3 steps that solve the problem of joint-versus-separate accounts
When it comes to marriage & money, there’s good news and there’s bad news. The bad news is that couples who fight about money an average of once a week are more than 30 percent likely to be destined for divorce. Yikes. It seems that fights about finance are common. Multiple studies, including a 2014 study by Money Magazine, found that out of all the subjects couples tend to argue about most – chores, quality time together, sex, snoring – money is the hot topic most likely to cause explosive disputes.
Marriage & Money: The Good News
Being married can also lead to financial success and more riches. Because two heads on a problem are better than one, married couples who work together as true financial partners have also been shown to achieve greater financial success than single people. Yahoo. But this kind of financial harmony takes communication, and not in general terms such as you spend too much or you should save more, but in specific terms that clearly identify numbers and spell out a plan.
His Money. Her Money. Where is MY MONEY?
Joint accounts vs Separate Accounts: Our money and my money.
The subject of joint versus separate bank accounts often comes up in stable marriages when one spouse goes back to work after a time of absence. Take the case of Jason and Kat:
After taking maternity leave for a few years, Kat was excited to start earning a little money of her own again. Her income was substantially less than what Jason was making, but he wanted to put their paychecks together in one joint account. This is what they had always done, and he felt threatened by his wife’s desire to have her own separate account. After all, he had been paying the bills for years. Kat said she would be happy to put some of her money towards the bills, but she wanted a portion that was all her own. That set Jason on edge. Was Kat trying to hide money? Did she not trust him? And the couple starting fighting.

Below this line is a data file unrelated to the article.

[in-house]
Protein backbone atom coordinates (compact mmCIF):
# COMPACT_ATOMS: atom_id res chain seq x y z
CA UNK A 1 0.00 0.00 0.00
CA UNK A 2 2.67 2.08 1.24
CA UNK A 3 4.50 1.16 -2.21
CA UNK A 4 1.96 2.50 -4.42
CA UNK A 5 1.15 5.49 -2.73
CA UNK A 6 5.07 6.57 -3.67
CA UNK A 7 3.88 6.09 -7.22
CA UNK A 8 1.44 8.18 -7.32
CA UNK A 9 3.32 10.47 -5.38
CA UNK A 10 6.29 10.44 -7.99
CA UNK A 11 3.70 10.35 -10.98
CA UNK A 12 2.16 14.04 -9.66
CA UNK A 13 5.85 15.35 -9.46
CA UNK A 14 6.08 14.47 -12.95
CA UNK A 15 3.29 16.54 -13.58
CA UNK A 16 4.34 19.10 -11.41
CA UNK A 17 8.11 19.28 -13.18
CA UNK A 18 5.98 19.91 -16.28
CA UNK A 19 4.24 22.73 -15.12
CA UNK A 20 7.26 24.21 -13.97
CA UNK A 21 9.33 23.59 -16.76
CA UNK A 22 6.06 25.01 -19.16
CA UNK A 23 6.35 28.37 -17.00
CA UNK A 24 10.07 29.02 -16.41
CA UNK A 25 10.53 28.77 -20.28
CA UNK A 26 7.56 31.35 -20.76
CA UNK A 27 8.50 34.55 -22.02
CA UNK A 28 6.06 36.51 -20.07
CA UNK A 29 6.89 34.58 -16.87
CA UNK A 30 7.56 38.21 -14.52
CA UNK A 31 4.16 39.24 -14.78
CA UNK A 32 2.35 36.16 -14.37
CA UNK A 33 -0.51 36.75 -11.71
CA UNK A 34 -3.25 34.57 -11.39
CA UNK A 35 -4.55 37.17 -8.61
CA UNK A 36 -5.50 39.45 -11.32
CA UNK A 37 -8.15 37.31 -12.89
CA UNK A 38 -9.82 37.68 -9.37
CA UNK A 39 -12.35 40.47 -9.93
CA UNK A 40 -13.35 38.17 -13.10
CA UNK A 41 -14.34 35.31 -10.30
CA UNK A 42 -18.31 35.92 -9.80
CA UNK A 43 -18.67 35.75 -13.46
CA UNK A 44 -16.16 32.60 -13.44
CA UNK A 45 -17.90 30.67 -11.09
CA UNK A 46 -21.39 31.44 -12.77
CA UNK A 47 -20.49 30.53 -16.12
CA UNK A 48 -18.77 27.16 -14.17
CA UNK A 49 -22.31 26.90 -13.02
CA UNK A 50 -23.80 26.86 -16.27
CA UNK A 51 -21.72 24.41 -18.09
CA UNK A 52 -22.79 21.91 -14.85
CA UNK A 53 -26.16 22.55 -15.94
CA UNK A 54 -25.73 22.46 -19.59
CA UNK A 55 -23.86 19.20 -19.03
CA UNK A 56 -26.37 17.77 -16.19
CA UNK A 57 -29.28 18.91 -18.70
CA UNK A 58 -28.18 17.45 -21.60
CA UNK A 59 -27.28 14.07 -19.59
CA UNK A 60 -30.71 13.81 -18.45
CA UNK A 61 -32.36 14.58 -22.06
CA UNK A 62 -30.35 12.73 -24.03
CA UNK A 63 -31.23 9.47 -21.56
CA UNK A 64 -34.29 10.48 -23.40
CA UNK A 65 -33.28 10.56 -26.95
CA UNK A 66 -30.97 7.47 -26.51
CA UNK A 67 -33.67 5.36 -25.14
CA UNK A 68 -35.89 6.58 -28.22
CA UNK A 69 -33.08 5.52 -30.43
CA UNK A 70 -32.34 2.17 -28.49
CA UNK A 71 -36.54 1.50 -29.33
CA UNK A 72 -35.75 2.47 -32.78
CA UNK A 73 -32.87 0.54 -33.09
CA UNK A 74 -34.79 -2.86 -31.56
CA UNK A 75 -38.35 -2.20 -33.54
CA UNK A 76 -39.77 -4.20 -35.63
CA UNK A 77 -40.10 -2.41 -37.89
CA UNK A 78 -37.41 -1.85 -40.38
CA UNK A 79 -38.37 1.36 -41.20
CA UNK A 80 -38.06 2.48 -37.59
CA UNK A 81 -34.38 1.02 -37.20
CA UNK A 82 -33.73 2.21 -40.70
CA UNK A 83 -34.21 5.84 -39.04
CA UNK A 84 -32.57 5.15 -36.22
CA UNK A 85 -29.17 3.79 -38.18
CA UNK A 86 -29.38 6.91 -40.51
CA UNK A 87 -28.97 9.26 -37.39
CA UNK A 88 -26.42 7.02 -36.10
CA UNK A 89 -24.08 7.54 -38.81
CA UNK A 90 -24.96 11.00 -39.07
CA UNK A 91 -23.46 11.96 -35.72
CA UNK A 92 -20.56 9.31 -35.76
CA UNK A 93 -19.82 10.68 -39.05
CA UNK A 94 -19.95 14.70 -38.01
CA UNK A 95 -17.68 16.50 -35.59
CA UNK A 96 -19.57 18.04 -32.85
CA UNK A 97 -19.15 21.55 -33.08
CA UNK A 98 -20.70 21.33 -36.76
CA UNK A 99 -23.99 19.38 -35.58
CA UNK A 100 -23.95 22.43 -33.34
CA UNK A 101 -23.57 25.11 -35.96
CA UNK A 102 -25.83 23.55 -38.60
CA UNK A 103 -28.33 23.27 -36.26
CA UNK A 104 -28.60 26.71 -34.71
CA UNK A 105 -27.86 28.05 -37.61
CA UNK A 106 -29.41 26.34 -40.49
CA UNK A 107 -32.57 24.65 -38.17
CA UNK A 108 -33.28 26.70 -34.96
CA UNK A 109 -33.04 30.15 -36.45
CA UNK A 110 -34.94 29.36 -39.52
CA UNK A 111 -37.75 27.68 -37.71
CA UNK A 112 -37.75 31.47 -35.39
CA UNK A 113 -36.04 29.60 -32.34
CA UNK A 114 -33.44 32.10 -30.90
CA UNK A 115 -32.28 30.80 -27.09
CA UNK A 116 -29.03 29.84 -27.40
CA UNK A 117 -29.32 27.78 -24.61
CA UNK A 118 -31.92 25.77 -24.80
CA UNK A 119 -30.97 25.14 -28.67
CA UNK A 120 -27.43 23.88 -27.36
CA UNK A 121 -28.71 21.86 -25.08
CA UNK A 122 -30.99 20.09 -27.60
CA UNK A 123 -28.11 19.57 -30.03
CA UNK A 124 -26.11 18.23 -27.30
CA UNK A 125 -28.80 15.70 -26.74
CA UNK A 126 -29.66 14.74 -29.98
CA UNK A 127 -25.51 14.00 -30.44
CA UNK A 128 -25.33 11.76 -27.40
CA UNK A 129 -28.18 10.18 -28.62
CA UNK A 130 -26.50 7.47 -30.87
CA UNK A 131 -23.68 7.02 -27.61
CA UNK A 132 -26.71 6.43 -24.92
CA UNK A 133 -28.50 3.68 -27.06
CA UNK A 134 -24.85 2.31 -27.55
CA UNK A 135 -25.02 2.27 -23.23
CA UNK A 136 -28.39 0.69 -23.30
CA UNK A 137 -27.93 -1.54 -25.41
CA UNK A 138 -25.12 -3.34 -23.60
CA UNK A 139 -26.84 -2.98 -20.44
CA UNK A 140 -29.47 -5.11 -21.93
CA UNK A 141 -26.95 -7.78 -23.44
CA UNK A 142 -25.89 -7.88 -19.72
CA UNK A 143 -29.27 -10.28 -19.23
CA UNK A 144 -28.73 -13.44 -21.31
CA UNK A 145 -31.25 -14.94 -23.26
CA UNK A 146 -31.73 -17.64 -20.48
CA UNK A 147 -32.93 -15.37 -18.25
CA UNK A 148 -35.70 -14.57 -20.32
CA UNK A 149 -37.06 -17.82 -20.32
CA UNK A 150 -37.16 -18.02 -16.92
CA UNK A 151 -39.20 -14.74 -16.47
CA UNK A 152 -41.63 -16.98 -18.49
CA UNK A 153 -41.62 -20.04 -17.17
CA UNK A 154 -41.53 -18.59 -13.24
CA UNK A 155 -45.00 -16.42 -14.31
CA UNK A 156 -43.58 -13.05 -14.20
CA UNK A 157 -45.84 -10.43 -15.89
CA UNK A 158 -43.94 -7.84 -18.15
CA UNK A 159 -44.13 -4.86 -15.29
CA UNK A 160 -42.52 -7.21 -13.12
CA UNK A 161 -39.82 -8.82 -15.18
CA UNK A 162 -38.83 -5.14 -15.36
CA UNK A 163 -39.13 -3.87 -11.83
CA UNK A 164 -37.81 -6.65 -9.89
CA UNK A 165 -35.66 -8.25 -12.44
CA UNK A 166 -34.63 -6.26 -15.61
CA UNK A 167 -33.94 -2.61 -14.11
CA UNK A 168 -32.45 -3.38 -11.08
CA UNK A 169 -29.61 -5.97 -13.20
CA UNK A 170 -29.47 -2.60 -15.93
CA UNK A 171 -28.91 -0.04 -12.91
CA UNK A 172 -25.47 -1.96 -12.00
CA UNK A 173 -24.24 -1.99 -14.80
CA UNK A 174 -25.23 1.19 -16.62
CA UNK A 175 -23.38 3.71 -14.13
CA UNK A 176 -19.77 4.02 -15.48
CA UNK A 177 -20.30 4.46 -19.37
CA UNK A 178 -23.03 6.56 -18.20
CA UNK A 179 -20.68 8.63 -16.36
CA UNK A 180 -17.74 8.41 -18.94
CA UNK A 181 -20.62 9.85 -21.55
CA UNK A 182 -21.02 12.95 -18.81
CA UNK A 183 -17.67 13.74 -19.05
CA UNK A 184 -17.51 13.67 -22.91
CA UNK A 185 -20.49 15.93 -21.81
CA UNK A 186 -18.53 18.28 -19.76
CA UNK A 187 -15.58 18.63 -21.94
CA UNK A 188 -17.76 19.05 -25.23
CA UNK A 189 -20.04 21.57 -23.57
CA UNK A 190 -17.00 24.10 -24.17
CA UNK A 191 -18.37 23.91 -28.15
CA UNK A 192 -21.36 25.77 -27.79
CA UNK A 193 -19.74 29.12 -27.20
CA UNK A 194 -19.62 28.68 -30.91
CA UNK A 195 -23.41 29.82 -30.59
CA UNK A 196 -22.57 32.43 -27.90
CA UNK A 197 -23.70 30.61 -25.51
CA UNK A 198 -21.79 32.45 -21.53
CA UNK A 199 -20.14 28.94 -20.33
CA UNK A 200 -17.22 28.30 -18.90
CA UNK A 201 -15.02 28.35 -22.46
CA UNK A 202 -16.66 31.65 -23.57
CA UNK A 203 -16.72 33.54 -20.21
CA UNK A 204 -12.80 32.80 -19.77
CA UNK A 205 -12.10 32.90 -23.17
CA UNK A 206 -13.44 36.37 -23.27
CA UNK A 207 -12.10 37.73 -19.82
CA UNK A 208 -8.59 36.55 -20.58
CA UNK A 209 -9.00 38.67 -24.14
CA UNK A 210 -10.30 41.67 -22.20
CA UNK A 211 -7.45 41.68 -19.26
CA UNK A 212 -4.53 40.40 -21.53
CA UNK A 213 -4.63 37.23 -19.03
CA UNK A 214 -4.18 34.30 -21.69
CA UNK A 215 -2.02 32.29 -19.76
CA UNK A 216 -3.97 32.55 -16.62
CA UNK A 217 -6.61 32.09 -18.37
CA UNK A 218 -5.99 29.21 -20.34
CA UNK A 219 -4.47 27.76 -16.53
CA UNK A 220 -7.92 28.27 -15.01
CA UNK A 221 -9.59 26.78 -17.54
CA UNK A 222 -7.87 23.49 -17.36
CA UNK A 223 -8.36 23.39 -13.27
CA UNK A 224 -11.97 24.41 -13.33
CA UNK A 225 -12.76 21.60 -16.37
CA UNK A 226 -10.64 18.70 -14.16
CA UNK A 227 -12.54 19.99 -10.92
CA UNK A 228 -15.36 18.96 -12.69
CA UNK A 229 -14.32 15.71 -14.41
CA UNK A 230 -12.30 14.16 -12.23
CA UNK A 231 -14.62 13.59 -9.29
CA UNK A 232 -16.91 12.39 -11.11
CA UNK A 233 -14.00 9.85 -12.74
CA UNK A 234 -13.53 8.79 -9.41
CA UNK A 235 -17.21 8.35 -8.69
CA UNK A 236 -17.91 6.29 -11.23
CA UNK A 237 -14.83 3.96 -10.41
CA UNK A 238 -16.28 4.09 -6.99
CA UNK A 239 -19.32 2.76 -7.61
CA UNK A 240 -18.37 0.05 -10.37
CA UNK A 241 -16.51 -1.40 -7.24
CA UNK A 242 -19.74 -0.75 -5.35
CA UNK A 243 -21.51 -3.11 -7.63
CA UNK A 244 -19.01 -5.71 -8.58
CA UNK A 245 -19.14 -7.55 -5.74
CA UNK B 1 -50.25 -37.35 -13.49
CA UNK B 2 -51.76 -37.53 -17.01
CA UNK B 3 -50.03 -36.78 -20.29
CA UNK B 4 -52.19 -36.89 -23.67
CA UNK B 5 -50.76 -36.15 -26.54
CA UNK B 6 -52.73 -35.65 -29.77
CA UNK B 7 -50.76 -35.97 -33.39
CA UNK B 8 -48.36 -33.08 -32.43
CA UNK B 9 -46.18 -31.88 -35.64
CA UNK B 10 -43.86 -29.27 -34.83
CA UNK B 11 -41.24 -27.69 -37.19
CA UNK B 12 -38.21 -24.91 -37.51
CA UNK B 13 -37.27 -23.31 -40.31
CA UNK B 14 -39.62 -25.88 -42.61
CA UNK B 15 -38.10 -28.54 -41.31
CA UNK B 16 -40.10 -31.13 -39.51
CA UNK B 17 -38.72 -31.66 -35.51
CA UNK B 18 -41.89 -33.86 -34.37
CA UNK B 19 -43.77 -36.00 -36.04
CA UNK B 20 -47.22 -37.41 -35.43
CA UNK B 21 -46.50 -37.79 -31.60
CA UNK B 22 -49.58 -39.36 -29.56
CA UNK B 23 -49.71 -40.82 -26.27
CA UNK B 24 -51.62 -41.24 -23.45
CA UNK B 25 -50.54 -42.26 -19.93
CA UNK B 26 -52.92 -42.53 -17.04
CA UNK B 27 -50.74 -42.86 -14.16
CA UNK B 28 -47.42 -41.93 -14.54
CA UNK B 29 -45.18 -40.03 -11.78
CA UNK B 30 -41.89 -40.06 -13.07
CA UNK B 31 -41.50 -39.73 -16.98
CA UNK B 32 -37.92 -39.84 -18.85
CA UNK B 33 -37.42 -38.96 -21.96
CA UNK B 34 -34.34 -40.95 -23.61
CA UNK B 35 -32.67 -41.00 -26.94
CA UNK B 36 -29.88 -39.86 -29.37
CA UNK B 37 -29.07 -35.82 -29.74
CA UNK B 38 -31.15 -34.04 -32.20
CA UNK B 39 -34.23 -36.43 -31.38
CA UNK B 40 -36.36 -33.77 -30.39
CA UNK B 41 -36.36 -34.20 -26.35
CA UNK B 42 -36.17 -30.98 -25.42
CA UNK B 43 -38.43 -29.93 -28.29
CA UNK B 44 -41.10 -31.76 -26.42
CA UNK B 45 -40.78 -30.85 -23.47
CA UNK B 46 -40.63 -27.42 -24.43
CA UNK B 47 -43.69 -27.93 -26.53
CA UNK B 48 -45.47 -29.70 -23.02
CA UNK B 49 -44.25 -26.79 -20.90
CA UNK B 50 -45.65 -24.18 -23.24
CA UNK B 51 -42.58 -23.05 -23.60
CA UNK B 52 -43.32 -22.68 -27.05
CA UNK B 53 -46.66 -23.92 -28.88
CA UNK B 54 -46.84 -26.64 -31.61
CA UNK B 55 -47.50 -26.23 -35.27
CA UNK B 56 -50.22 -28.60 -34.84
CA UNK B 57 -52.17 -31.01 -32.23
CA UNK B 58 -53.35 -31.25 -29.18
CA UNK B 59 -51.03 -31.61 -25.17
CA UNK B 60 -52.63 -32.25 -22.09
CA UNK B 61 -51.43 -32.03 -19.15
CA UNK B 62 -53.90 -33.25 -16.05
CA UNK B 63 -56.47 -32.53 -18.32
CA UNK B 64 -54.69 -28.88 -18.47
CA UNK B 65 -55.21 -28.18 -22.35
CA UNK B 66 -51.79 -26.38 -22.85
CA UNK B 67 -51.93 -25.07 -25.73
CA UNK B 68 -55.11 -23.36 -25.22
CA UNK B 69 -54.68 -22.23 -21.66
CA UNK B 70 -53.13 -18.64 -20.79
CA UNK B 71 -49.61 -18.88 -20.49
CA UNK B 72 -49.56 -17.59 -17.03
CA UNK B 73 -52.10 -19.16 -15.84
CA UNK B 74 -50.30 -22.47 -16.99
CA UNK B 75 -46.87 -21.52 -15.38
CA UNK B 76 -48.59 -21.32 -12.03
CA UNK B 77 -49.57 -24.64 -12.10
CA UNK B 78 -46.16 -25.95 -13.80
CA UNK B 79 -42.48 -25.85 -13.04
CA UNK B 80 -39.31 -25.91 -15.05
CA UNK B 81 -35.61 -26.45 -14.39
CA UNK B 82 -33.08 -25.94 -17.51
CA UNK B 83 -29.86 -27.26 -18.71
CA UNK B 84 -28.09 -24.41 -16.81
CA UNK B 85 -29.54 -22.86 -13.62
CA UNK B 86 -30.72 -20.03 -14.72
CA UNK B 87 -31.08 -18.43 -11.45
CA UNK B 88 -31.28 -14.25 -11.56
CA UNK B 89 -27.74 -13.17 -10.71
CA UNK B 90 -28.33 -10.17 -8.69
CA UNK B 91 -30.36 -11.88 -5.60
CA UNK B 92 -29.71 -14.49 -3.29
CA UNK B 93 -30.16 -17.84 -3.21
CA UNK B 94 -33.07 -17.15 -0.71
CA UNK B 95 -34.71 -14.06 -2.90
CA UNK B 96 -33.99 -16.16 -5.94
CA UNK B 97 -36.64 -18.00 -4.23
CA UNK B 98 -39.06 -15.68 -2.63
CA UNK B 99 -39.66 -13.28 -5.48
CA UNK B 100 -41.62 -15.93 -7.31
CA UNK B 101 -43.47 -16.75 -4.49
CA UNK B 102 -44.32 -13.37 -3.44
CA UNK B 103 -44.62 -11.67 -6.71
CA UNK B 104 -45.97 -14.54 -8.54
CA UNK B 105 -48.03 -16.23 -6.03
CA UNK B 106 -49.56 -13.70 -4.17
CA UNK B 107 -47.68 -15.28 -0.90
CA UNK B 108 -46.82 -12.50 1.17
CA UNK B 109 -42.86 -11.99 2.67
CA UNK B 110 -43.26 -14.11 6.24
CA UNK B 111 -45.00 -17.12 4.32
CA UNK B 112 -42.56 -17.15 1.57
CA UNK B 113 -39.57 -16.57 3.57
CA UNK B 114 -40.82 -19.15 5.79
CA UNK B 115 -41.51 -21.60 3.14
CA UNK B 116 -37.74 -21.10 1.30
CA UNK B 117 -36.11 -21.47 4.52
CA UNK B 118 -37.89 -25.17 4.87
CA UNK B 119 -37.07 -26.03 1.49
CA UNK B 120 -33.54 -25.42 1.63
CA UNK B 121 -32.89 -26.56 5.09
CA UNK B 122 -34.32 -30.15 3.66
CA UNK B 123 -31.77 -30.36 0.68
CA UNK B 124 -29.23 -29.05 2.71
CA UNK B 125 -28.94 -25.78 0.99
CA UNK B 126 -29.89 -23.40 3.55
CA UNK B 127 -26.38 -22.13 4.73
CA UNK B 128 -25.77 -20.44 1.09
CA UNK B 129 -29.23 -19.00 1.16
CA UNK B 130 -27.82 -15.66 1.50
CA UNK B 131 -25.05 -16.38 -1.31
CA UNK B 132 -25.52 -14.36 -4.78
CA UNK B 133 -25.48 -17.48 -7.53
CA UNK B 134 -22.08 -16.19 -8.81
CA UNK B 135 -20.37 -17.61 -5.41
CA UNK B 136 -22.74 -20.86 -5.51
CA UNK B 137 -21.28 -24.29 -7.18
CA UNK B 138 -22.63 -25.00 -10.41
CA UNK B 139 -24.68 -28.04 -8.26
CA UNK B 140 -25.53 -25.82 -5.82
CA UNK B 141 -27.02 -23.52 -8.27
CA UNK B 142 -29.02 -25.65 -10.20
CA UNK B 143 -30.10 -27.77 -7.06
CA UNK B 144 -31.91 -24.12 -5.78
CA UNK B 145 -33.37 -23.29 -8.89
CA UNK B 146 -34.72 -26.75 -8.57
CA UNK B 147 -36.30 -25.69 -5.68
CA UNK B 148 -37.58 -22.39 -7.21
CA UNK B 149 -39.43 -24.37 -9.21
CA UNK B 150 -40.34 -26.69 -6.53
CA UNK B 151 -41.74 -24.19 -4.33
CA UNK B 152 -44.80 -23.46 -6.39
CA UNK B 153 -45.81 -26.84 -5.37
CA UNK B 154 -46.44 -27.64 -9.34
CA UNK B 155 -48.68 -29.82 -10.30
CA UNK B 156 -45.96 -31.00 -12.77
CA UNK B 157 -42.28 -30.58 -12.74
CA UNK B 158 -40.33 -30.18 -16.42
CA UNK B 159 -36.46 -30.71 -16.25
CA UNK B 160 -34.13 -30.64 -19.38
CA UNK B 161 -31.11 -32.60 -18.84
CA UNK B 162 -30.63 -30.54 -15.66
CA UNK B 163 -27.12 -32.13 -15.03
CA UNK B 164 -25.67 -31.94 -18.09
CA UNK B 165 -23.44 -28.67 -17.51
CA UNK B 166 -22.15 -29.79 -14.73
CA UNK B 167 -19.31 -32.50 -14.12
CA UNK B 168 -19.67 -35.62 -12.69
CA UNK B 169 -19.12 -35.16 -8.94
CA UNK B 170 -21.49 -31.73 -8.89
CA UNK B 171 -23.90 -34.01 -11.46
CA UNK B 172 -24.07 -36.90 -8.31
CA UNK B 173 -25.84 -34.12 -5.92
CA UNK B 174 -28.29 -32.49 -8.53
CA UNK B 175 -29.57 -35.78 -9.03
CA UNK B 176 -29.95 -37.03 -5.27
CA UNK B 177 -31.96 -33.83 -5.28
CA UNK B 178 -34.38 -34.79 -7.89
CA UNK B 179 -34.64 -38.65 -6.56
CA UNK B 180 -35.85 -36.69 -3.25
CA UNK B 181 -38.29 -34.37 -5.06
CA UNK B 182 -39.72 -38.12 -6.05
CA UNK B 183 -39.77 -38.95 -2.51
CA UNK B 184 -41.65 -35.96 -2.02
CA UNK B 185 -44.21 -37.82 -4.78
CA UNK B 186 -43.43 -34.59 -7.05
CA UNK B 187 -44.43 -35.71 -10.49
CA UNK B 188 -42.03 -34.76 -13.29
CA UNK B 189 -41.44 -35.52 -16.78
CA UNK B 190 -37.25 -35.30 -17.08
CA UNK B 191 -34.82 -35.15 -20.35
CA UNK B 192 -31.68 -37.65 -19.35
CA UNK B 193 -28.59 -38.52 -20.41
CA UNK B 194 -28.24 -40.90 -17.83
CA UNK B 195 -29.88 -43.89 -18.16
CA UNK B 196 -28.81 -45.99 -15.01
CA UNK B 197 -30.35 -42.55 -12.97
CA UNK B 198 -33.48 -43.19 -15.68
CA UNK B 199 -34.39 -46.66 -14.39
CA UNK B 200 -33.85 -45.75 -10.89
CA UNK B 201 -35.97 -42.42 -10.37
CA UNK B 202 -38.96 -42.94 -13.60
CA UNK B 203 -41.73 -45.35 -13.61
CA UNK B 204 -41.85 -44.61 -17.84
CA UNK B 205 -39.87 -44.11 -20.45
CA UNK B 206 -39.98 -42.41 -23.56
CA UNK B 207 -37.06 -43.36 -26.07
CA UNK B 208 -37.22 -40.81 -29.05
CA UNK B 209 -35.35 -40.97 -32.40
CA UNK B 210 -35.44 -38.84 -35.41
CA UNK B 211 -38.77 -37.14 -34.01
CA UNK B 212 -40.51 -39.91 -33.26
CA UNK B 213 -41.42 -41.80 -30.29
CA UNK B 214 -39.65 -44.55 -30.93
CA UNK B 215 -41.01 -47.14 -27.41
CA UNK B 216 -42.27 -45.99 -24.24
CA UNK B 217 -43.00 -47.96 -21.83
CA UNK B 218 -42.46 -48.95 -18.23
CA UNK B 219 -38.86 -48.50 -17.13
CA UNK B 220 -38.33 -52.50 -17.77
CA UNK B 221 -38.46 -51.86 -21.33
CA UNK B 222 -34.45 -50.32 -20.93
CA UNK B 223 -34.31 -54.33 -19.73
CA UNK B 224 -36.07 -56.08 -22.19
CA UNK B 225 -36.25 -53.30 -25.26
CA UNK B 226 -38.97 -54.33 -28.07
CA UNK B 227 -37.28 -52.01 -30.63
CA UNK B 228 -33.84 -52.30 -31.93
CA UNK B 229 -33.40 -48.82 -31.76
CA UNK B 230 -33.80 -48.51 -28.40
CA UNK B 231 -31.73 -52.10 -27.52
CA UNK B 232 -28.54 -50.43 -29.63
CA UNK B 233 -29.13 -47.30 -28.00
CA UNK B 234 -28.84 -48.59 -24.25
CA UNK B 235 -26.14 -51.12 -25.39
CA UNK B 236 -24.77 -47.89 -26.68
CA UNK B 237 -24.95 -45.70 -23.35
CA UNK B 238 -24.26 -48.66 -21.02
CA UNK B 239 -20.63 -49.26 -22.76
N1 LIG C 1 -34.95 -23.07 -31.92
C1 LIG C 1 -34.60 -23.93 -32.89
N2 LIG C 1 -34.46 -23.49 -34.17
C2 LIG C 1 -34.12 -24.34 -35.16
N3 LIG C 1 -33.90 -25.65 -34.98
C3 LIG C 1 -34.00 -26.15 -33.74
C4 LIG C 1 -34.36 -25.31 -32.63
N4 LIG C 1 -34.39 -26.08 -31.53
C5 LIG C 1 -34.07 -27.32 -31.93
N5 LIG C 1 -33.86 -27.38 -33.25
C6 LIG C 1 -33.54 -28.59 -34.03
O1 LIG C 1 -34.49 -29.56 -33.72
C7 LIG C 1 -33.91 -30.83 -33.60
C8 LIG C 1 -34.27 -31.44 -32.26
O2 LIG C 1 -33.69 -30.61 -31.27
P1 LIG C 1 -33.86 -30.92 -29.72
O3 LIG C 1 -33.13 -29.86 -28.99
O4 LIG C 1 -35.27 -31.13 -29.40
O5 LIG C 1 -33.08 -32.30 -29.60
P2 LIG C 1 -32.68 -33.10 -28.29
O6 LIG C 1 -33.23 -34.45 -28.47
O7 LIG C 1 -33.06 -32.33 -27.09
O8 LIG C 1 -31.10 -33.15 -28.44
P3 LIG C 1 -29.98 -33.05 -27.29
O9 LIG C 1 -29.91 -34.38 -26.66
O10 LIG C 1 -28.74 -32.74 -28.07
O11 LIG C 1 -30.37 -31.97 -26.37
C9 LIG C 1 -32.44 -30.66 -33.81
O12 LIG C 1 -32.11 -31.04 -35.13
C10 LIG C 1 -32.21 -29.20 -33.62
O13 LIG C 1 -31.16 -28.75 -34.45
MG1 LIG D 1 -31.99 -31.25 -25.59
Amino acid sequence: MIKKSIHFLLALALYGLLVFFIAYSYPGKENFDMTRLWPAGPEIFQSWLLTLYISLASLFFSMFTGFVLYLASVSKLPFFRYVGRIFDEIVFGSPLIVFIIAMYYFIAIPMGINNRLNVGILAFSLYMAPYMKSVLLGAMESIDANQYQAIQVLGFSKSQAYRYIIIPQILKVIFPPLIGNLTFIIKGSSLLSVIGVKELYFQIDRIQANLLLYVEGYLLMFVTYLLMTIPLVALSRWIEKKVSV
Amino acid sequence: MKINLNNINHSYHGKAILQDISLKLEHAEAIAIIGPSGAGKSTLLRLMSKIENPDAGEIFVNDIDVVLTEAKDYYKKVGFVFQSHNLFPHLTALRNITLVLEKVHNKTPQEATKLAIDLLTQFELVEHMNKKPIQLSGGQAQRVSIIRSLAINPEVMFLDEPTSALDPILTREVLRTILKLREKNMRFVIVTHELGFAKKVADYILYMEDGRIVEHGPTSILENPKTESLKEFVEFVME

Communication is Key To Finding the Middle Ground
While there is no one answer that fits every situation, every couple can learn to find a solution by following these 3 easy steps:
FIRST – get clear about what you are talking about. What exactly does “some money” mean? Start by calculating your total household income, and identify what percentage of income you each earn.
In the case above, the total household income was $10,000 a month. Jason earns 80 percent (his money) while Kat earns $2,000 (her money).
SECOND – communicate what this is really about. Be honest with each other. It’s rarely just about the money. In this case, it’s about independence, insecurity and control.
THIRD – identify the middle ground by giving both couples what they need. Use the percentage amount of total household income calculated in step one to determine the percentage each couple should contribute toward expenses.
Using our example, Jason pays for 80 percent of the household bills, while Kat pays for 20 percent of the bills. Any money left over after those expenses have been paid for can then be used for individual discretional spending – my money.
Do you have a question about success with money, your business, or life? You can ask Beau anything by visiting AskBeau.com and sending your question(s) in to RichLife HQ!
New York Times, Money Fight Predict Divorce Rates, <http://economix.blogs.nytimes.com/2009/12/07/money-fights-predict-divorce-rates/>
Money Magazine, Love and Money, <http://time.com/money/2800576/love-money-by-the-numbers/>
North Carolina State University, Financial Harmony: A Key Component Of Successful Marriage Relationship <http://ncsu.edu/ffci/publications/2008/v13-n1-2008-spring/Washburn-Christensen.php>
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